The Farmer Report: the Government responds

2 min read

Eight months after we were asked to ‘modernise or die’, the Government has responded to Mark Farmer’s report on the construction industry labour model. Mace's Mark Castle explores what it means for the sector.

The general tone of the Government's response is hard to miss – they’ll do what they can, but it’s over to us in the construction sector to help drive real change. 

Some may feel that their reply has been a bit slow to emerge and hardly the policy ‘big bang’ that they may have been hoping for. 
However, in our view it’s a very positive step. The Government has accepted nearly every recommendation made in the report – and in doing so has recognised the concerns that many in the industry have been trying to get taken seriously for many years. 
Could the Ministers have been more bullish in their response? Could they have gone further and accepted the report’s most controversial conclusion – a levy on developers? Certainly, although I have to admit that we weren’t expecting as much. 
That the Government is taking our labour problem seriously is a signal that could hardly have come at a better time, with many in the sector (including ourselves) already talking about the real challenges we’re facing around margins. 
By accepting in principle almost every proposal put forward in the report, the Government is now directly challenging us to do what we need to do to transform the market.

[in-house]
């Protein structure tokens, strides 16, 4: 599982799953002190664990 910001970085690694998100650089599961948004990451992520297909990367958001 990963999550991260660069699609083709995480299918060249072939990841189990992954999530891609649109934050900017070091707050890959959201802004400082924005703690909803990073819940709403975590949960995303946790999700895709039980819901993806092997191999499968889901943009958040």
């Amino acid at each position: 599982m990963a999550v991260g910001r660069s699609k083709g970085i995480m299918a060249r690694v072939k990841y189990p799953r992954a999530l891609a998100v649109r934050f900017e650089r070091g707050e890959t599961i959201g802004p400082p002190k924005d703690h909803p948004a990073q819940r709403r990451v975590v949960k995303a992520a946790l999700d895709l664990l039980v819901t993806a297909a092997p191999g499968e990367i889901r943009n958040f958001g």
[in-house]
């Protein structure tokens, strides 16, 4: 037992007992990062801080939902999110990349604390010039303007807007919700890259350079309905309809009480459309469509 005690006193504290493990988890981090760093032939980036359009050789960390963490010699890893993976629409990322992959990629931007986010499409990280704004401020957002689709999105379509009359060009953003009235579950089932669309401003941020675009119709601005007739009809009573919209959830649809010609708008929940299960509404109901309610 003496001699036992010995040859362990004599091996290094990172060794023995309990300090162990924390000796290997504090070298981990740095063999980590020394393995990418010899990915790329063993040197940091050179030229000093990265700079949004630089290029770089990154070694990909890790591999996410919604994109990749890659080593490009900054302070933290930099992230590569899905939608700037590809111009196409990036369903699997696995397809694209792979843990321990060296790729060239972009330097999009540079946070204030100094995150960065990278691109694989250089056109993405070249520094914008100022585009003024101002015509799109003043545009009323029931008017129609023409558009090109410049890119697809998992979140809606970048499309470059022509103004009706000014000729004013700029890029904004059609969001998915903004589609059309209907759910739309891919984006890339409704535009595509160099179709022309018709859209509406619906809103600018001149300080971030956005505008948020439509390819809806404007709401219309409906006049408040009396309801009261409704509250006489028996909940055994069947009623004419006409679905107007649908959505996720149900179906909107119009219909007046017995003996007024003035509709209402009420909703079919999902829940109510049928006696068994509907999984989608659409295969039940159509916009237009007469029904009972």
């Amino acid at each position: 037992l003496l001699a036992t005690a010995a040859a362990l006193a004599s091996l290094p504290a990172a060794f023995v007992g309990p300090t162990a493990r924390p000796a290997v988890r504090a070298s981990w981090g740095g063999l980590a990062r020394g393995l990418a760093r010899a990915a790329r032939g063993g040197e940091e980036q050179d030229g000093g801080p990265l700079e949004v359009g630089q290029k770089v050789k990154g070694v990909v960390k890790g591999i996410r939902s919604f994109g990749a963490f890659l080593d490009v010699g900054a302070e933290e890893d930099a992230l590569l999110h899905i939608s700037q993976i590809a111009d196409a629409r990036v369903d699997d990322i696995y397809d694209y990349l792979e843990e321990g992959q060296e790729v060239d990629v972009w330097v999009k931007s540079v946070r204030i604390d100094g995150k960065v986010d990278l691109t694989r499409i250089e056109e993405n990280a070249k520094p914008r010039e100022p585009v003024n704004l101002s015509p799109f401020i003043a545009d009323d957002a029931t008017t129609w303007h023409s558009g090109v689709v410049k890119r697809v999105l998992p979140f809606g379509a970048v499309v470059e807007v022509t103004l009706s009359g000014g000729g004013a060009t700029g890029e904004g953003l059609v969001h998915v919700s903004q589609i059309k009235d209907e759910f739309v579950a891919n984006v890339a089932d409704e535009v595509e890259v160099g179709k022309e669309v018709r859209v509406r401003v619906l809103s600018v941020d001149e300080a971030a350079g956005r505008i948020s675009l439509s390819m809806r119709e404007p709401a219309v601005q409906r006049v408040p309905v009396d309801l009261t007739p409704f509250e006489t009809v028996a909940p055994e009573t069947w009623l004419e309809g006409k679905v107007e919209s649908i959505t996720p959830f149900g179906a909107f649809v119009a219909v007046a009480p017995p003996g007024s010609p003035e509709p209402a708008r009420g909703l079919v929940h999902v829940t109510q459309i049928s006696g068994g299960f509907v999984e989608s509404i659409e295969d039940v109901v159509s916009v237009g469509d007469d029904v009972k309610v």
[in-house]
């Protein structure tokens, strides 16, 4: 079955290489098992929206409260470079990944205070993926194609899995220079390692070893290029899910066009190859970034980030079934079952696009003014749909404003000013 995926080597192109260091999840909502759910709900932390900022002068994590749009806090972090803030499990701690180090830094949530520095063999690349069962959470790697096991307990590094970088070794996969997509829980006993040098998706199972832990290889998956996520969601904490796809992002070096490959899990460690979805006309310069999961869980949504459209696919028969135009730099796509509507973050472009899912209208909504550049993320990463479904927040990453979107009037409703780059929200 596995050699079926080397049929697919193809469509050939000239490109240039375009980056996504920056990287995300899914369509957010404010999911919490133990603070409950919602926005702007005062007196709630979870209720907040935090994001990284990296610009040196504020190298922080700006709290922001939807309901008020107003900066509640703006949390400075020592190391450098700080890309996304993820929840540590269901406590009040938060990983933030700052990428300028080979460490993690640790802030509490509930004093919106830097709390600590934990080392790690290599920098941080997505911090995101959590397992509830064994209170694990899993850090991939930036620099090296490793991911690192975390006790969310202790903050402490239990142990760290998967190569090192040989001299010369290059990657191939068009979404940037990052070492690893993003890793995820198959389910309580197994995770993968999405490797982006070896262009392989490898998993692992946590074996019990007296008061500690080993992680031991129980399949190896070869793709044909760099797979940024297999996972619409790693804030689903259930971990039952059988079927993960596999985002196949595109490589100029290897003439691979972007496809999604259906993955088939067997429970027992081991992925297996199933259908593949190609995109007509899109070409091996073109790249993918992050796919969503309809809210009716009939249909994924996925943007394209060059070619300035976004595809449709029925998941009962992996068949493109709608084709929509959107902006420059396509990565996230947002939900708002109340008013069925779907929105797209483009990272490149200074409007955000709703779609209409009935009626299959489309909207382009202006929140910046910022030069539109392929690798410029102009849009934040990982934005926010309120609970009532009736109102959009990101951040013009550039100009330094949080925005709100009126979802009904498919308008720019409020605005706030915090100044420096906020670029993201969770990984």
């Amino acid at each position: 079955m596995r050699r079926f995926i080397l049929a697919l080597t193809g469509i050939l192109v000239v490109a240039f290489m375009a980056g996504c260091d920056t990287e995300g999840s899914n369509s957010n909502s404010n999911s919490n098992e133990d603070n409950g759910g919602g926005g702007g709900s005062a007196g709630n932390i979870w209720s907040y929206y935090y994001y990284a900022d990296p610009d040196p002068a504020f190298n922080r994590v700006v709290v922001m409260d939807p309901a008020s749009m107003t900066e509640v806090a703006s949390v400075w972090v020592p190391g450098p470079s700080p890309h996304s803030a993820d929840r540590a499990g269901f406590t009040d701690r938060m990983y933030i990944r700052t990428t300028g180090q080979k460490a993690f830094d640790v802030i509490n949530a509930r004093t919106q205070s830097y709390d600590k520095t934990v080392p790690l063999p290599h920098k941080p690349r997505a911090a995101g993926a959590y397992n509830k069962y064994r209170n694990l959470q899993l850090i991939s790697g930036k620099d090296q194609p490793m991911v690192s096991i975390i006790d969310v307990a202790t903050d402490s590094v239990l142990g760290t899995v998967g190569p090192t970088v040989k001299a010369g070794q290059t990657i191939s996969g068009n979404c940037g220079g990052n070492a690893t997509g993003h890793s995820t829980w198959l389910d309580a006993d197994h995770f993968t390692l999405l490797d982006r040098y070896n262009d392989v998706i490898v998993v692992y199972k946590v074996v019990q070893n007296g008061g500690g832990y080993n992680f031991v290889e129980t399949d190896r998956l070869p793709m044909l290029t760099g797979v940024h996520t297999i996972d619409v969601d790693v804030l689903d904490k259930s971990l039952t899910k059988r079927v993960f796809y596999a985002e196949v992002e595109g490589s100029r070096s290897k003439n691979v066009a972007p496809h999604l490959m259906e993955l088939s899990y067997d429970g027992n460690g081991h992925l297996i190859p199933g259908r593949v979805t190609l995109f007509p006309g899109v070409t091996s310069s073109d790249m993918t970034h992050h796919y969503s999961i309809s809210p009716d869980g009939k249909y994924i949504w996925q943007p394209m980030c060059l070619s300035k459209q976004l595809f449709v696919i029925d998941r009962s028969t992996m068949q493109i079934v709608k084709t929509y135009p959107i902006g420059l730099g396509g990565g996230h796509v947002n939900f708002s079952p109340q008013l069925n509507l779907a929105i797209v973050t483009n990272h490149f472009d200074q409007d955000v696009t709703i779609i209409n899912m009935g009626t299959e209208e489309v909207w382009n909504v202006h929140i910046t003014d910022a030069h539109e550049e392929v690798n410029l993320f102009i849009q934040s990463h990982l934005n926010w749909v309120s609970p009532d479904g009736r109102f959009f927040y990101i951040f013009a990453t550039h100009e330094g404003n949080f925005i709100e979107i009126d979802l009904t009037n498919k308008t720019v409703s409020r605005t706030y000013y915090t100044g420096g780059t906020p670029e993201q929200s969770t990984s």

The message is very clear: There’s nowhere to hide anymore. If we don’t make real progress on this, the Government says, we won’t be able to point towards a lukewarm response from them. We’ll only have ourselves to blame.  
Many of the measures originally outlined in the report are likely to be transformative for the sector. In particular, we’re excited to see the potential of a restructured and reformed CITB. Under the deft leadership of the newly permanent Chief Executive Sarah Beale, I’m sure that – if it survives the industry vote this autumn – we will see a real agenda for change emerge from the CITB. 
The support for the innovation agenda is also very helpful – although hardly a surprise, given how well it plays into the Government’s emerging industrial strategy. As an industry I really think we’ve finally started to pick up the baton in earnest here. 
We’re beginning to see some really transformative innovation emerge across the sector, from materials to design techniques to ever more ingenious and ambitious pre-fabrication approaches. As clients begin to understand more about what’s possible and build that understanding into their procurement, it’s likely that adoption will pick up pace. 
What’s pleasing is that many of these reforms are likely to drive the others; as many have recognised, the more diverse your workforce, the most readily you’re able to innovate. 
Indeed, as our research into social value recently found, by ensuring we maximise the social value from our projects we can address some of the challenges our industry is facing. The Farmer Report has provided a blueprint for us to address most of the issues we face, from skills shortages to delivering our infrastructure and housing pipeline, as well as maximising benefit for the wider economy.  
With the Government’s position now clear, it’s time for us all to band together and push forward a real drive for change. 
I want a better perspective on